Oblivio salvationem Angelis opperitur Oblivion awaits the Angel’s salvation
Beautiful, dark, and horrific. You’ll need your A-game for concentration and thinking for this one.
Where to start with this one?! I was offered to read this via Rachel’s Random Reads (if you don’t already know of her or her social media, then as an avid reader and blogger or budding novelist you need to look her up! Total game changer!) and hadn’t long finished a spooky book challenge and felt in a bit of a slump-with my ever expanding TBR list I was feeling a little overwhelmed and my reading mojo was taking a nose dive. I almost handed the book back and put my hands up in epic failure BUT how glad I am that I didn’t! I’ve never been so curious or enthralled before!
The centre of the book focuses around the Boy-we never learn his name and that may seem frustrating (and it is at first) but you soon just accept this lad has no name. You learn that he sees things that other do not-souls-and can look into a person to see if they are good (colourful souls) or bad (tar black souls) and can also see if a persons soul is passed the point of return (when considering if they can become “good”).
The Boy is an orphan, born in an asylum and raised within the care system, and knows nothing of a typical family. He’s wanting so desperately to find his mother’s soul that he leaves the care home and goes on to live in the abandoned asylum carrying out his soul-catching ritual night after night until he finds her. Only when he does and makes an attempt to place her in a host body, it just isn’t right-his mother isn’t at home in her host, and so he ends the hosts life and is subsequently caught and taken to young offenders detention.
As the Boy is highly intelligent and other worldly, he sticks out like a sore thumb and is soon targeted. However an unlikely alliance forms with Makka (who we slowly learn actually has a heart of gold despite rough around the edges and quite handsy!) who takes on the role of lead protector and opens up a whole new world to the Boy and introduces him to the world of double decker buses, the London Underground and patterned carpets in vans. They two boys also come crashing in to the world of Vee-a girl who has been abused at the hands of a father who should be protecting her but instead passed her around like an object in order to make his own gains.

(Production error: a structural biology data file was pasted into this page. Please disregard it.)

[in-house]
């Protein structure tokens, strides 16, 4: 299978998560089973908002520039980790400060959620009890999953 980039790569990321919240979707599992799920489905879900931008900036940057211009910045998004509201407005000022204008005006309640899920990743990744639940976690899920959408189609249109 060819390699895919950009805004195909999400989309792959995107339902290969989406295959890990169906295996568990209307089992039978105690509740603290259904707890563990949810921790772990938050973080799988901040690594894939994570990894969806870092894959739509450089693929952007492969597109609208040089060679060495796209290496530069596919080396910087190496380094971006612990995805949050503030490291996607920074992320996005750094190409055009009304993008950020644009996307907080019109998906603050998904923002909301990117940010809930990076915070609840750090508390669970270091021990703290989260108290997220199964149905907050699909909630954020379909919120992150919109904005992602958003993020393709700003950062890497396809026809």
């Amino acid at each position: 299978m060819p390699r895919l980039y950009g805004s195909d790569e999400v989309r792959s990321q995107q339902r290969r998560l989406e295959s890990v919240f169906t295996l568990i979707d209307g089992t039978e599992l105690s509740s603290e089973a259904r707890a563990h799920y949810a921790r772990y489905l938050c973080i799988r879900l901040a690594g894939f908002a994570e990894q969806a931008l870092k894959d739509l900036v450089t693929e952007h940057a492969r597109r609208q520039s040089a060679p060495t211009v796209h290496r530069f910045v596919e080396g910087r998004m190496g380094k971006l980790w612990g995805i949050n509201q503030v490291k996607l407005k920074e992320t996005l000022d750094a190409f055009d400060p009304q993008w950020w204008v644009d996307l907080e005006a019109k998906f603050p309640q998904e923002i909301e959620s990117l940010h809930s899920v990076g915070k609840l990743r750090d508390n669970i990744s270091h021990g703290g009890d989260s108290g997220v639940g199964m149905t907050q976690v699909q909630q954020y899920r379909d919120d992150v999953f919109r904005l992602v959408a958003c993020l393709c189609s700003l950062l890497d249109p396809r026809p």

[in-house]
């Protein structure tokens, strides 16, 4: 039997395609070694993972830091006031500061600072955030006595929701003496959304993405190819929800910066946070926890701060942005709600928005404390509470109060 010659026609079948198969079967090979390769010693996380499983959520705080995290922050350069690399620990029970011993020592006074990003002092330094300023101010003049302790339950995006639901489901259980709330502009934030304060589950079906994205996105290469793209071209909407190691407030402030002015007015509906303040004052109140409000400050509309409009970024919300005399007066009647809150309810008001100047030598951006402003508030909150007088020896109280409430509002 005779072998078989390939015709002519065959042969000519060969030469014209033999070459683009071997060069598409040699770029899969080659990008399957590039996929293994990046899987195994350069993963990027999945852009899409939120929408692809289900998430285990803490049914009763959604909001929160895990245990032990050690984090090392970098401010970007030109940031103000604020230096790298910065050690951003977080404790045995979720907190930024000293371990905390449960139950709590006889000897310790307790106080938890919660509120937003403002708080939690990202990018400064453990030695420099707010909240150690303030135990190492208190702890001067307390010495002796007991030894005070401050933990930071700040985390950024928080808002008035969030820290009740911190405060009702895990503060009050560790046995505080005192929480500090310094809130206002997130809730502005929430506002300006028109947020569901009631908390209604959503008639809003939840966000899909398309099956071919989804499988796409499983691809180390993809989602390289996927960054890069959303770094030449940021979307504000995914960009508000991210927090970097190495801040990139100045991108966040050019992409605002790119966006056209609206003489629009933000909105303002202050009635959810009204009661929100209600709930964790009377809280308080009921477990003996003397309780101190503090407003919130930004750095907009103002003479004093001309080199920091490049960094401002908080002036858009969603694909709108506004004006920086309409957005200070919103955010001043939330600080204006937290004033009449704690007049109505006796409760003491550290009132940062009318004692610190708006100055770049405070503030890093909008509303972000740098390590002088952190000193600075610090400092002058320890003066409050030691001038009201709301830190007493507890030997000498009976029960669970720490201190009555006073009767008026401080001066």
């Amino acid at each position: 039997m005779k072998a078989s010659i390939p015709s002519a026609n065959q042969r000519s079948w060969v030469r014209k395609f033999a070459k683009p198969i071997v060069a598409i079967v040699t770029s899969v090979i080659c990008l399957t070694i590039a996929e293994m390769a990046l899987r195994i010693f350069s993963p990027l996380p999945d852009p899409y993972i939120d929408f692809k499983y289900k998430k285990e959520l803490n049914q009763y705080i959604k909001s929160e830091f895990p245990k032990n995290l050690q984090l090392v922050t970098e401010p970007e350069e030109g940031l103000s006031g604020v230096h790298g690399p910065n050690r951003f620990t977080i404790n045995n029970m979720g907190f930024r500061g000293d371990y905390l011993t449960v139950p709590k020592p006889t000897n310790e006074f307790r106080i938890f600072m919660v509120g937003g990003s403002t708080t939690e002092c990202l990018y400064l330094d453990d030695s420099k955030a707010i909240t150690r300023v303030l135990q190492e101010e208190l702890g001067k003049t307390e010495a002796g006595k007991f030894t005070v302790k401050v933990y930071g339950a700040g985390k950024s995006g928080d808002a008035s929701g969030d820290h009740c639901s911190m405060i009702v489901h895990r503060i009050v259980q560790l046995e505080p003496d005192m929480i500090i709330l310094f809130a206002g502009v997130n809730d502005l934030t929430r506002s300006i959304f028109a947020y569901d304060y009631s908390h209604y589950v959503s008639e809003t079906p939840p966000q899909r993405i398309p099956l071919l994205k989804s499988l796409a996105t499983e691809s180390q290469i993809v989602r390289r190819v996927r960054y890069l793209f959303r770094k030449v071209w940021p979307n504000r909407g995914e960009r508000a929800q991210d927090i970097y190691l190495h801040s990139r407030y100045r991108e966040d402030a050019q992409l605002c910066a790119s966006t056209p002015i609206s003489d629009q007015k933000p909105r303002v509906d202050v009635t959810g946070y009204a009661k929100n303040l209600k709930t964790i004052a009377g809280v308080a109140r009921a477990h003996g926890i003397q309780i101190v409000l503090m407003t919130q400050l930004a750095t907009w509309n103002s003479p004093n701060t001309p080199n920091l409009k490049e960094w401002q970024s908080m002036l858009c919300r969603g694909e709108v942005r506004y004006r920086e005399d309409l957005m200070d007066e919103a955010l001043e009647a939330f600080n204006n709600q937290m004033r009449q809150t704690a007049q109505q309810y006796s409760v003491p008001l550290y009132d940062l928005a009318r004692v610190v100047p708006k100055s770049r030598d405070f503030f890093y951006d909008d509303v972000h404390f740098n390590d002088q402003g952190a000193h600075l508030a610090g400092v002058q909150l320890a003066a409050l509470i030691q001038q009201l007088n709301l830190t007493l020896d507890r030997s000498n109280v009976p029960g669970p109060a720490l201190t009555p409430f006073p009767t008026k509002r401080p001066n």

The three form a real bond and while Makka and Vee have their own journeys in to revenge for their hurts, and they work through them together as a whole. And eventually the Boy places he most precious and beloved jar in to the hands of Dr Eve Rhodes (the jar being his mother’s soul).
Dr Eve Rhodes is a fantastic character with a unique sight of her own which she grew to reason with abs cover over by becoming a psychiatrist. She is the main voice of reason in the entire book and soon finds herself reaccepting what she would see as a child and becoming the keeper of the Boy’s mother’s soul.
The plot is strong, the scenarios are graphic and frankly bloody, racist and of a sexual nature, but the story is damned good! Most of the adventure is from the Boy’s narrative with other chapters looking in on key characters from time to time , which allows the reader to see what’s going on in other places and times, leading to more depth to the story itself and other characters. There are parts where your heart breaks and aches (when you see one of the characters discover tears for the first time) and there are also parts where you can’t help but laugh (looking at the carpet pattern in vans and wondering if patterns on seat coverings are the same in other parts of the Tube), parts where you recoil (burnings and bodies) and parts where you feel anger (abuse and racism).
This is an exceptional read that just seems to have it all in one book! Really worth the time and effort and I really hope there’s a follow on where we see how Dr Eve Rhodes and the Boy’s mother live and go about their life while waiting for the Boy to be ready and his mother to be released.